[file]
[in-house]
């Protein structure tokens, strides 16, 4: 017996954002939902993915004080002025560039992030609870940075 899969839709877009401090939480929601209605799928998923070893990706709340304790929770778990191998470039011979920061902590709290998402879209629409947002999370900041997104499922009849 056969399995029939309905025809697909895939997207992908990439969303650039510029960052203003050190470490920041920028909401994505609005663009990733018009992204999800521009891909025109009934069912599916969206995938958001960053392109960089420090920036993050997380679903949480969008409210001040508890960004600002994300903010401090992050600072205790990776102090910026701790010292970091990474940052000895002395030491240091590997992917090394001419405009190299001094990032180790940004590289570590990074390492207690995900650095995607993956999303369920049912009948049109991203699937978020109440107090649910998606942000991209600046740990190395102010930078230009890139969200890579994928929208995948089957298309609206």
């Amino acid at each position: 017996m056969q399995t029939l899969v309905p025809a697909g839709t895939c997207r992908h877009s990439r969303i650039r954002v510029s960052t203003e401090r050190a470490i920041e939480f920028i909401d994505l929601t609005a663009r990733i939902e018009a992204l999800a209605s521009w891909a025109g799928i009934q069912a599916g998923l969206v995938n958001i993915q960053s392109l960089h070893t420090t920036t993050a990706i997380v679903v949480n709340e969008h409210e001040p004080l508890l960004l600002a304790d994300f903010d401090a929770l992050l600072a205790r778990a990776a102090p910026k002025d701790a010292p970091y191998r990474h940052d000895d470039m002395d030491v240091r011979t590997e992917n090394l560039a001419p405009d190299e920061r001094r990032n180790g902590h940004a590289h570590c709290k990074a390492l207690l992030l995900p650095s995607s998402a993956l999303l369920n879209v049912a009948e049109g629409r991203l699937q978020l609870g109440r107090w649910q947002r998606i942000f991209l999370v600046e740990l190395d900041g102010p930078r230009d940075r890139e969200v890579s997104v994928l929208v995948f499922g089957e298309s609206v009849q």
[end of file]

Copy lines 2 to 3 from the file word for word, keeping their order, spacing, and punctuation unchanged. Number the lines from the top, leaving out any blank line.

């Protein structure tokens, strides 16, 4: 017996954002939902993915004080002025560039992030609870940075 899969839709877009401090939480929601209605799928998923070893990706709340304790929770778990191998470039011979920061902590709290998402879209629409947002999370900041997104499922009849 056969399995029939309905025809697909895939997207992908990439969303650039510029960052203003050190470490920041920028909401994505609005663009990733018009992204999800521009891909025109009934069912599916969206995938958001960053392109960089420090920036993050997380679903949480969008409210001040508890960004600002994300903010401090992050600072205790990776102090910026701790010292970091990474940052000895002395030491240091590997992917090394001419405009190299001094990032180790940004590289570590990074390492207690995900650095995607993956999303369920049912009948049109991203699937978020109440107090649910998606942000991209600046740990190395102010930078230009890139969200890579994928929208995948089957298309609206």
């Amino acid at each position: 017996m056969q399995t029939l899969v309905p025809a697909g839709t895939c997207r992908h877009s990439r969303i650039r954002v510029s960052t203003e401090r050190a470490i920041e939480f920028i909401d994505l929601t609005a663009r990733i939902e018009a992204l999800a209605s521009w891909a025109g799928i009934q069912a599916g998923l969206v995938n958001i993915q960053s392109l960089h070893t420090t920036t993050a990706i997380v679903v949480n709340e969008h409210e001040p004080l508890l960004l600002a304790d994300f903010d401090a929770l992050l600072a205790r778990a990776a102090p910026k002025d701790a010292p970091y191998r990474h940052d000895d470039m002395d030491v240091r011979t590997e992917n090394l560039a001419p405009d190299e920061r001094r990032n180790g902590h940004a590289h570590c709290k990074a390492l207690l992030l995900p650095s995607s998402a993956l999303l369920n879209v049912a009948e049109g629409r991203l699937q978020l609870g109440r107090w649910q947002r998606i942000f991209l999370v600046e740990l190395d900041g102010p930078r230009d940075r890139e969200v890579s997104v994928l929208v995948f499922g089957e298309s609206v009849q």